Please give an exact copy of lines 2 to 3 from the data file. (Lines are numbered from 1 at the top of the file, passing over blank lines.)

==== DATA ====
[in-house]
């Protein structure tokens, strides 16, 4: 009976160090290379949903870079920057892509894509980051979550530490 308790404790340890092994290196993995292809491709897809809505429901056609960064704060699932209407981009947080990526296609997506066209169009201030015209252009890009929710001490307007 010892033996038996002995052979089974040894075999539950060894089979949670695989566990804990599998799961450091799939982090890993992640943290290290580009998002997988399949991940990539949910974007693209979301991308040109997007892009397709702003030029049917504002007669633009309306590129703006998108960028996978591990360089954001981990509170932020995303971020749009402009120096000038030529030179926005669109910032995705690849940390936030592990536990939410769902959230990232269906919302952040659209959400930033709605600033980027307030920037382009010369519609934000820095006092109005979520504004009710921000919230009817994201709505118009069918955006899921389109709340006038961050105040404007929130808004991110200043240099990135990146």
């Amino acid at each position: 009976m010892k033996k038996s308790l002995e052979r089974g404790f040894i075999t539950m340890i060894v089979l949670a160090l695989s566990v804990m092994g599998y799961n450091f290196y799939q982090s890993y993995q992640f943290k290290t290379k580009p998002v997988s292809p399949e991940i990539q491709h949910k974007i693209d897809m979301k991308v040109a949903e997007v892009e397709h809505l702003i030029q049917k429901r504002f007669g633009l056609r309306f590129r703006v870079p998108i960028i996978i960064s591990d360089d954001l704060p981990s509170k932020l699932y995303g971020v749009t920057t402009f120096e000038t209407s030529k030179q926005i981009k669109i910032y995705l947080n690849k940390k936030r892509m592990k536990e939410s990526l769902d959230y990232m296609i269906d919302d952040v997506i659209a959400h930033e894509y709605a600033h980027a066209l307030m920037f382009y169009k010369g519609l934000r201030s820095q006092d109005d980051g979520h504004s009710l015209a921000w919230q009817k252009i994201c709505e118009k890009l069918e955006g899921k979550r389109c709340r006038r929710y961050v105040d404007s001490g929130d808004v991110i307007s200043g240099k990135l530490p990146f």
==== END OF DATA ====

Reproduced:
């Protein structure tokens, strides 16, 4: 009976160090290379949903870079920057892509894509980051979550530490 308790404790340890092994290196993995292809491709897809809505429901056609960064704060699932209407981009947080990526296609997506066209169009201030015209252009890009929710001490307007 010892033996038996002995052979089974040894075999539950060894089979949670695989566990804990599998799961450091799939982090890993992640943290290290580009998002997988399949991940990539949910974007693209979301991308040109997007892009397709702003030029049917504002007669633009309306590129703006998108960028996978591990360089954001981990509170932020995303971020749009402009120096000038030529030179926005669109910032995705690849940390936030592990536990939410769902959230990232269906919302952040659209959400930033709605600033980027307030920037382009010369519609934000820095006092109005979520504004009710921000919230009817994201709505118009069918955006899921389109709340006038961050105040404007929130808004991110200043240099990135990146």
């Amino acid at each position: 009976m010892k033996k038996s308790l002995e052979r089974g404790f040894i075999t539950m340890i060894v089979l949670a160090l695989s566990v804990m092994g599998y799961n450091f290196y799939q982090s890993y993995q992640f943290k290290t290379k580009p998002v997988s292809p399949e991940i990539q491709h949910k974007i693209d897809m979301k991308v040109a949903e997007v892009e397709h809505l702003i030029q049917k429901r504002f007669g633009l056609r309306f590129r703006v870079p998108i960028i996978i960064s591990d360089d954001l704060p981990s509170k932020l699932y995303g971020v749009t920057t402009f120096e000038t209407s030529k030179q926005i981009k669109i910032y995705l947080n690849k940390k936030r892509m592990k536990e939410s990526l769902d959230y990232m296609i269906d919302d952040v997506i659209a959400h930033e894509y709605a600033h980027a066209l307030m920037f382009y169009k010369g519609l934000r201030s820095q006092d109005d980051g979520h504004s009710l015209a921000w919230q009817k252009i994201c709505e118009k890009l069918e955006g899921k979550r389109c709340r006038r929710y961050v105040d404007s001490g929130d808004v991110i307007s200043g240099k990135l530490p990146f």